Sally Butcher – of Persepolis deli and the book Veggiestan has now followed up with Snackistan, a delightful place (even if imaginary) of meze, nibbles, bites, mouthfuls, and snacks. It’s a wide ranging book, with one hundred and thirty seven recipes split into nine chapters: nuts and nibbles, fishy things, meat on sticks, meat not on sticks, hot vegetarian meze, salads and cold meze, mostly carbs, halwah: sweet treats, and something to wash it down. I particularly like the look of warm barberry and posh prawns with lentils, spring chicken marinated with lemon and saffron kebabs, aubergine wrapped chicken, mother-in-law’s gas kebab, mashed lamb with stock, caul wrapped meatballs, lamb stuffed prunes, fried watermelon with halloumi, date and fig bread, Turkish coffee and yoghurt cake, and quince crisps. Inspiration comes from across the whole of the middle east; there’s something here for everyone with even a passing acquaintance with spicing. The only downside I can see is that there’s a fair amount of work involved with each recipe, compared to the mouthful or two that is the result of many of the recipes. This makes the book perfect for party planning, but perhaps less useful on a day to day basis.
Fuss Free Rating
Snackistan by Sally Butcher: ****
Snackistan is published by Pavilion Books, cover price £20
The Great Cornish Food Book
We like Cornwall; OK, we’re not quite one hundred percent, dyed in the wool, every year without fail aficionados, but we’ve been often enough to make us a bit more than occasional visitors. H – who’s a quarter Cornish – has noted the changes from her childhood holidays, with restaurants and hotels now making great use of first class ingredients, to the level that there are now three Michelin starred restaurants in the county.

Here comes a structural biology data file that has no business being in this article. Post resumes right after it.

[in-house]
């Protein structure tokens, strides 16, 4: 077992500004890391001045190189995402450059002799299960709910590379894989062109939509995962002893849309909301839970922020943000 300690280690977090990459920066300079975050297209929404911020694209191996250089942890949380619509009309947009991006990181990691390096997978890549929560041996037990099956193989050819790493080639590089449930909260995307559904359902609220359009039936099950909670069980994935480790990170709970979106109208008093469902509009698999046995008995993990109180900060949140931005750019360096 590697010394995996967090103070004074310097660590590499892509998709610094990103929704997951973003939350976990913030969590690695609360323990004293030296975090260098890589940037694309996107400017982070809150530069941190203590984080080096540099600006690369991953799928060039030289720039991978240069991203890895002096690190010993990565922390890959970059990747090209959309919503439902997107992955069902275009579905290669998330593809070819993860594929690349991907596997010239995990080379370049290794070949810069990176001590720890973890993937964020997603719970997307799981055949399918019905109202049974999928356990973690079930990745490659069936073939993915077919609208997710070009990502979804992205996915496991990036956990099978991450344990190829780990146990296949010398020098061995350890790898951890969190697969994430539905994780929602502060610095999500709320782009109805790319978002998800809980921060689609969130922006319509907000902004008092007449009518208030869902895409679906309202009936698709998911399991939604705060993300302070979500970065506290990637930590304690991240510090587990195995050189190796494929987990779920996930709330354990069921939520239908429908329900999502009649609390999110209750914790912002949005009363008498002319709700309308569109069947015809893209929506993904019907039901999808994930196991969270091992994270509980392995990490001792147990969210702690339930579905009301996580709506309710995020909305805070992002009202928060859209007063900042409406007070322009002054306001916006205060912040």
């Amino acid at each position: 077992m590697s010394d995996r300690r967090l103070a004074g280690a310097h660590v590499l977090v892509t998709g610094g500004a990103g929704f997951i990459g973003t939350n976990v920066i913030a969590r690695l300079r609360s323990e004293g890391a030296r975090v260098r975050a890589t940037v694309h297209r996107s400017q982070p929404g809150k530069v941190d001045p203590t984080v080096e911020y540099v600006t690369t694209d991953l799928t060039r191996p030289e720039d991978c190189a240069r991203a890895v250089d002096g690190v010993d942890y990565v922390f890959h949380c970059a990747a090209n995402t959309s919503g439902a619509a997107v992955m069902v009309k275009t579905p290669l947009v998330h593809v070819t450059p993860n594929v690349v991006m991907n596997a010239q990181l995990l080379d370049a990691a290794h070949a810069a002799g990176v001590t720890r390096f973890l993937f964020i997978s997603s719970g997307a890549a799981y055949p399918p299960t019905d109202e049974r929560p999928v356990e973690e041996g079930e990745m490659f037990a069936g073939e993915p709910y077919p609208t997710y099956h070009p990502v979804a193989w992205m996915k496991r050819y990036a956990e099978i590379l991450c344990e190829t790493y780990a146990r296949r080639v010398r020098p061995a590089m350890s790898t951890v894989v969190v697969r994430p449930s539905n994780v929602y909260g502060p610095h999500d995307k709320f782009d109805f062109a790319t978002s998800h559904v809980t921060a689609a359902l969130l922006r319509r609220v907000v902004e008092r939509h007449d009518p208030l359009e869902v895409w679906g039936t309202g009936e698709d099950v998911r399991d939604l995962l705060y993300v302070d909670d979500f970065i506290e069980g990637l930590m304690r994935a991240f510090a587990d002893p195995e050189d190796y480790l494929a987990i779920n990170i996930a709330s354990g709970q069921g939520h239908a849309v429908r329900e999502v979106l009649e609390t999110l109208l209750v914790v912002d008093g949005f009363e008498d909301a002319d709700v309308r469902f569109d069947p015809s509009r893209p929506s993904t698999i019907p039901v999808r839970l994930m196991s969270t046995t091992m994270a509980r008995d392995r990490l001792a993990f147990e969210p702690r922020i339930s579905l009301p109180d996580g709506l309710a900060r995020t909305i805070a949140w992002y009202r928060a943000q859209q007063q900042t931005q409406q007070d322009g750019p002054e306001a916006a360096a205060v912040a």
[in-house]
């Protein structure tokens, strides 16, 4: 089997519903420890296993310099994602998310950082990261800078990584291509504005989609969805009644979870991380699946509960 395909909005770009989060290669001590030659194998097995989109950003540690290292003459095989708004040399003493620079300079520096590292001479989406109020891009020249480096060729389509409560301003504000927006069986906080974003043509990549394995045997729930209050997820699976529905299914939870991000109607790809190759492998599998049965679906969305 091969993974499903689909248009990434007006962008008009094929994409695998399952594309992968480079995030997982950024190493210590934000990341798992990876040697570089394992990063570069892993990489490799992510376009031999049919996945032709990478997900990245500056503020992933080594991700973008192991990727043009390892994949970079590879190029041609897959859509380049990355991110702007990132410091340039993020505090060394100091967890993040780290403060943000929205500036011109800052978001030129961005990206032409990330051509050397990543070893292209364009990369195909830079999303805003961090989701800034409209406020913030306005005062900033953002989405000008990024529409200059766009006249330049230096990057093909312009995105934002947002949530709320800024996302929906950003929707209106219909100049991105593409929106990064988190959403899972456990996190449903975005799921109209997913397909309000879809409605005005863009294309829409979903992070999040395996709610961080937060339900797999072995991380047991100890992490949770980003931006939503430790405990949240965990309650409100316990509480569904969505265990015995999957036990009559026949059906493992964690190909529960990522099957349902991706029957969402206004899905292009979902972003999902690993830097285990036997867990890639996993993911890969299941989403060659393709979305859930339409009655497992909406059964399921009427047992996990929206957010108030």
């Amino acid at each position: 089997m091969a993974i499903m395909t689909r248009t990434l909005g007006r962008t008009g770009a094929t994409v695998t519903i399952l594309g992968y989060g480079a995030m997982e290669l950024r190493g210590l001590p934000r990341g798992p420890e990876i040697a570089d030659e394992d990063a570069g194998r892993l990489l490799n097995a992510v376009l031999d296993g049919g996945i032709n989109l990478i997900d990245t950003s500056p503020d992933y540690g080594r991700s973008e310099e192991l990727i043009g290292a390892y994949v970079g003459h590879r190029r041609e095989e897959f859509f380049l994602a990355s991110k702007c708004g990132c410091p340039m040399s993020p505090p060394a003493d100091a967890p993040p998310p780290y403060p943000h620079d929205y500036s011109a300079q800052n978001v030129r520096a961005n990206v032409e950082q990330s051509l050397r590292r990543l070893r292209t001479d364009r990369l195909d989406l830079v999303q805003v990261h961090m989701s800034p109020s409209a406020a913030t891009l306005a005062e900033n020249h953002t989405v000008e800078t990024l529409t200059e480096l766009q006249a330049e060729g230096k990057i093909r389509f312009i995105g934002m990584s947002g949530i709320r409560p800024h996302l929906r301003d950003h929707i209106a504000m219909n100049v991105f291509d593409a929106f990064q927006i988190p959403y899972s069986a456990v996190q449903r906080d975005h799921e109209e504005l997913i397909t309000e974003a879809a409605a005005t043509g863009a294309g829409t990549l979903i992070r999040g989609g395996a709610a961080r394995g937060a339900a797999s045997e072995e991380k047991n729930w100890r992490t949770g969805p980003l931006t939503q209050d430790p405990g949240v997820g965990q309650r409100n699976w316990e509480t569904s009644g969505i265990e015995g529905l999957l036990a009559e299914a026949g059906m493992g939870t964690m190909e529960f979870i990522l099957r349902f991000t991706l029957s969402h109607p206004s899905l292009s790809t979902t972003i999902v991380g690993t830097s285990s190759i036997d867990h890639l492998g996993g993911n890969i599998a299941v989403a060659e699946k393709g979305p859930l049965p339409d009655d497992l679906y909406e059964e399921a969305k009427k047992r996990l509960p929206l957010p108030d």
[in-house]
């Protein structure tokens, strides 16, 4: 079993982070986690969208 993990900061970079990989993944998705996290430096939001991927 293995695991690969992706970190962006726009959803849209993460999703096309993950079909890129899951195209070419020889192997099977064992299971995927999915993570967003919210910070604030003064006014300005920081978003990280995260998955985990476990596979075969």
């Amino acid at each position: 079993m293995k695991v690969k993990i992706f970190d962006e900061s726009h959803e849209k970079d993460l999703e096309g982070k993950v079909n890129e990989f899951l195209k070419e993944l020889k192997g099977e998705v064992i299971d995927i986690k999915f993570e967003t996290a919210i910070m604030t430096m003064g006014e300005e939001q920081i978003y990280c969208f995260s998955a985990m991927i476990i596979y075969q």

Cornwall Food and Drink promotes food producers, restaurants, hotels and other food businesses in the county, and they have produced The Great Cornish Food Book to highlight the range of food and ingredients now available. The book has six chapters; on sea and shore (seafood), go wild in the country (foraging), farming (farmed produce), cheers (drinks), the Cornish way (traditional foods), and pride of Cornwall (directory). Wild strawberry and elderflower frozen nougat, gorse flower fudge, garden frittata, blush cider & raspberry jelly and saffron cake were all recipes that caught my eye, but real strength of the book are the hints and tips sprinkled throughout: from how to shuck an oyster and pick a spider crab, to tips on foraging and the helpful final chapter giving details of food and drink producers to be found throughout the county.
This is unashamedly a book with a plan, that of promoting the best of Cornwall. But as a source of information as well as recipes, it’s one to slot into the car door before heading down the A30.
Fuss Free Rating
The Great Cornish Food Book Edited by Ruth Huxley: ***
The Great Cornish Food Book is published by Cornwall Food & Drunk, cover price £17.99
Pulse – Jenny Chandler
We can’t live without a pulse – in the Casualty sense – and Jenny Chandler’s latest book, Pulse, is a push towards making us think that we need pulses in the legume sense just as much. For those of us who haven’t ventured much beyond a baked bean, this book encourages us to dip our toes into the water, and covers everything from adzuki beans to pigeon peas.